The Take

Side Stepping Venture Capital02/11/16

Peter Park covers a brief introduction into the world of Venture Capital in this week’s edition of The Take.

What is Venture Capital?
Venture Capital (VC) is not something you come across every day, but the principles of VC are invaluable in the world of finance. VC is a way of financing smaller firms with very high risk, but the potential to grow enormous. VC firms will invest in these companies, which provides the company money to grow and expand, and in exchange the VC firm will generally achieve returns as if they were a shareholder. It is a dynamic and innovative industry, and unlike other forms of investing, VC will usually have greater control over the actions of the companies they invest in.

What I do:
Venture Capital is somewhat similar to fields like investment banking and private equity. You source a deal, evaluate whether the deal is worth investing in through due diligence and business analysis, negotiate back and forth, and execute on the deal. What makes the job really cool is that you get to go to a lot of interesting startup related events because you are part of your local startup community.

Raise money to quickly grow or die.
Seed funding is when a startup is pre-revenue or pre-MVP (minimal viable product). The Australian VC market is still primarily focused on seed funding, typically under $1m, though the trend is moving towards Series A+ funding, which is around $2-10m+. Most companies seeking VC funding have proven their product market fit through customer validation, and will be ready to market and sell their product. This is where most startups, fail and where investors demand the most protection. The company needs to be able to get their product into the market and selling as fast as possible. If you want to get into VC, pay attention from now!

Finance 101: High risk, high return. I need protection!
In order to protect themselves from the inherently high risk of venture capital, VC investors strategically use a range of protection clauses in funding documents. This is where the higher degree of control will typically come from in VC compared to other forms of investment and capital raising. Here are some you might want to know:

1. Appointing a Director: VC firms will generally appoint a director or have the ability to do so for companies they invest in.

2. Required/special resolution: The VC firm will ensure the board of their invested company goes through formal procedures, so the company doesn’t just spend $100k without telling investors, or change the business model without review.

3. Anti-dilution: Basically, you paid for 10% equity but isn’t it unfair if future investors pay the same price and get 10% and your holding is decreased?

4. Founder vesting: So you are one of three founders and want to leave and take all of your equity? Nope. You can only take 25% of what you are entitled because you’ve only stayed for one year. Stay on for 4 years to get your full share. Remember you are a core part of the company. We won’t let you go that easily. By doing this, VC firms are keeping the founders working on improving the company.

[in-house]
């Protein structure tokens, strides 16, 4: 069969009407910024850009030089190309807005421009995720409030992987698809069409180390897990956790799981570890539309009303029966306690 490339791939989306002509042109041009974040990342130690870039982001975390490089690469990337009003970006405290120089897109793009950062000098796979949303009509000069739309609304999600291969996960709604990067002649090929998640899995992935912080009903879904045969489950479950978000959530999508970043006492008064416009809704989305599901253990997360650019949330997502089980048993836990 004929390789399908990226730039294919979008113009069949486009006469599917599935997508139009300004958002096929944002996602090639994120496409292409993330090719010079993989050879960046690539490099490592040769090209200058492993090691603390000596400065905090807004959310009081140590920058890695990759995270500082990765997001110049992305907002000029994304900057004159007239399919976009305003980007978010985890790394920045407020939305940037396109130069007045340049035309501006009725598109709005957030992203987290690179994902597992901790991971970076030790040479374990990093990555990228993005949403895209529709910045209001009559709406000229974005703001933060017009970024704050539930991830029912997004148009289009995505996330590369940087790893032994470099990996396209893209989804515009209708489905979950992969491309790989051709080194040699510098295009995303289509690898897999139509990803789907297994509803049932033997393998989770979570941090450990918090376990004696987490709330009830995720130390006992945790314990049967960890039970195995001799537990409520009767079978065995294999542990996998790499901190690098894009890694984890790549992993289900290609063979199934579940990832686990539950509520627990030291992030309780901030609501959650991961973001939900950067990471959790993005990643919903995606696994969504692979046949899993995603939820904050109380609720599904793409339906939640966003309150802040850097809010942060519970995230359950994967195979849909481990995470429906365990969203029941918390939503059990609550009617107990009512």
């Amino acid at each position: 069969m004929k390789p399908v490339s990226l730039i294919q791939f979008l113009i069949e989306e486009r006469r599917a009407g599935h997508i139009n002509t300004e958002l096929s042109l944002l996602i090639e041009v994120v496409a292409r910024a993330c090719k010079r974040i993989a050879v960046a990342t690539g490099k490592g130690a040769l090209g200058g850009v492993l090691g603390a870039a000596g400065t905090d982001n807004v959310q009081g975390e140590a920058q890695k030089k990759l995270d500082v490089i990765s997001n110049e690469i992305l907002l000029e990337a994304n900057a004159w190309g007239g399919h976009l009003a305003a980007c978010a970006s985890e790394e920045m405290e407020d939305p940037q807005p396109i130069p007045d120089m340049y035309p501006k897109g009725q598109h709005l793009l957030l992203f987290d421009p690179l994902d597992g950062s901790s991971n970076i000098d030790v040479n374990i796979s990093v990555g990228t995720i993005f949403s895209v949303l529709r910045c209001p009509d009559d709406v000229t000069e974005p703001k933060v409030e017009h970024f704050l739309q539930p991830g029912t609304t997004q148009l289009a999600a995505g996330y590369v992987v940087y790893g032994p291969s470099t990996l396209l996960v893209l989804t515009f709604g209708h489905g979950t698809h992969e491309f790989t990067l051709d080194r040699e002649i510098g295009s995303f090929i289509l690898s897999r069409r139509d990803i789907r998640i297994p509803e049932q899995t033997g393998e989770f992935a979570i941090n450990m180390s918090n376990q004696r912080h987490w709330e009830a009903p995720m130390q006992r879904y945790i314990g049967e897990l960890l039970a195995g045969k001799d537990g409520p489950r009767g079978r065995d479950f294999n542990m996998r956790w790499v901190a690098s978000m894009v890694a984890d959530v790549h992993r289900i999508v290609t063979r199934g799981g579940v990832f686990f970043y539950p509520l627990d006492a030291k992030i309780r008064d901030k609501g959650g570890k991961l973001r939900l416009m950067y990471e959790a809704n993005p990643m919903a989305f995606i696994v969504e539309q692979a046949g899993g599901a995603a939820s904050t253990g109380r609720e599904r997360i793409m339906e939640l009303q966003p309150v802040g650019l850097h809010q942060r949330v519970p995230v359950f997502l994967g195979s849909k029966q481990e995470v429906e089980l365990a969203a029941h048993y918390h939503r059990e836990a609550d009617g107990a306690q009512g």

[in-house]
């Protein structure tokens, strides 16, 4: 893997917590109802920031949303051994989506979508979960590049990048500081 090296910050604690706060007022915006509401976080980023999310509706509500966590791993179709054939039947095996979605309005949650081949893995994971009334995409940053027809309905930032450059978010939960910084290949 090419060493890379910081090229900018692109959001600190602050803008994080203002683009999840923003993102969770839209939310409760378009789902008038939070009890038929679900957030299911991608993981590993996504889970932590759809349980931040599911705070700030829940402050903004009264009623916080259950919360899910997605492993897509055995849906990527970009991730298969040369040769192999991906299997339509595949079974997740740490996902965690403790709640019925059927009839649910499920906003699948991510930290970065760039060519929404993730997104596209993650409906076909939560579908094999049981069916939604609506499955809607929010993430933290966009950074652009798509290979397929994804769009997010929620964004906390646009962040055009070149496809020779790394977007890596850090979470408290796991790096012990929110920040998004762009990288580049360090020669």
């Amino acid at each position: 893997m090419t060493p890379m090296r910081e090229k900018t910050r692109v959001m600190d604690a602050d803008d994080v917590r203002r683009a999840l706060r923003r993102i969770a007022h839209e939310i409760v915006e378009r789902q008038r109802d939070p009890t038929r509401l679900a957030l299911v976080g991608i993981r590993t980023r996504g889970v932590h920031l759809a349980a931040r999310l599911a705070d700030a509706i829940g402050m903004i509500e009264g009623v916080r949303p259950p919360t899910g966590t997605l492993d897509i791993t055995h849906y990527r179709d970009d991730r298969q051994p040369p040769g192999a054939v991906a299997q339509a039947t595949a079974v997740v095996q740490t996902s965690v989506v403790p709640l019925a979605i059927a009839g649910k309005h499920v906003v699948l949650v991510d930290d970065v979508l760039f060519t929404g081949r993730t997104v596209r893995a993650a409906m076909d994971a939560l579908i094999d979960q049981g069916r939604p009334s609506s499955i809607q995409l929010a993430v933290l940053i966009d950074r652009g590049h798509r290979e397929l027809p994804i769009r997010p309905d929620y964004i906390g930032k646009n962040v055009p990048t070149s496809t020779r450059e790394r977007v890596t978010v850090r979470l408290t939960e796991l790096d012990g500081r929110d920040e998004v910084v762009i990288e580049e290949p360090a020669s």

5. Liquidation preference: If the startup is wound up, I have a priority claim on the money I invested by a factor of X. If the startup is worth $100k on winding up, I get $100k first before anyone on 1x preference. This is an ultimate protection for investors really. One thing I don’t like in Australia is that seed investors demand liquidation preference, which is kind of worrying because startups in a seed stage are more likely to fail than those in Series A stage where liquidation preference is more common.

Can I get into VC?
Getting into VC is doable but difficult, particularly in Brisbane. The Australian VC market is still very small, especially compared to other global tech hubs. Australia is definitely on the rise with more startups and investors entering the market. Generally, VC firms in Australia seem to hire from those working at investment banks or in management consulting with around 2-3 years’ experience. The background in investment banking or management consulting would help you greatly, as you understand the strategic use of legal documents in corporate transactions and how important stakeholder relationship and communication is during the deal lifecycle. Good command of Excel and PowerPoint is helpful, although not so necessary in early stage investing because there is often little or no revenue to analyse through a spreadsheet. It is definitely more relevant once companies reach a serious growth stage, and valuation and company capitalisation becomes more important, ie. Who holds how much share of the company? Look out for Twitter or LinkedIn recruitment posts or referrals in your network for recruitment news. If you know any High Net Worth investors, they might have a family office. This could be very niche but possible.

What can I do to get into VC?
Read a lot. Subscribe to websites such as Mattermark Daily and the Fortune Term Sheet newsletters for daily doses of VC deal news. Read Elaine Stead’s Medium blog, she’s Head of VC at BlueSky VC based in Brisbane. CB Insights is pretty cool with their helpful infographics providing an insight into venture capital. Try Tomasz Tunguz’s (VC in the US) newsletter for nitty-gritties of startup growth and operation. Hit up startup events wherever possible. Perhaps most importantly, network!

Peter is a QUT alumni working in Venture Capital and making deals happen (sort of). Follow Peter on social media or send an email if you want to argue that there should be a hyphen in “startup”.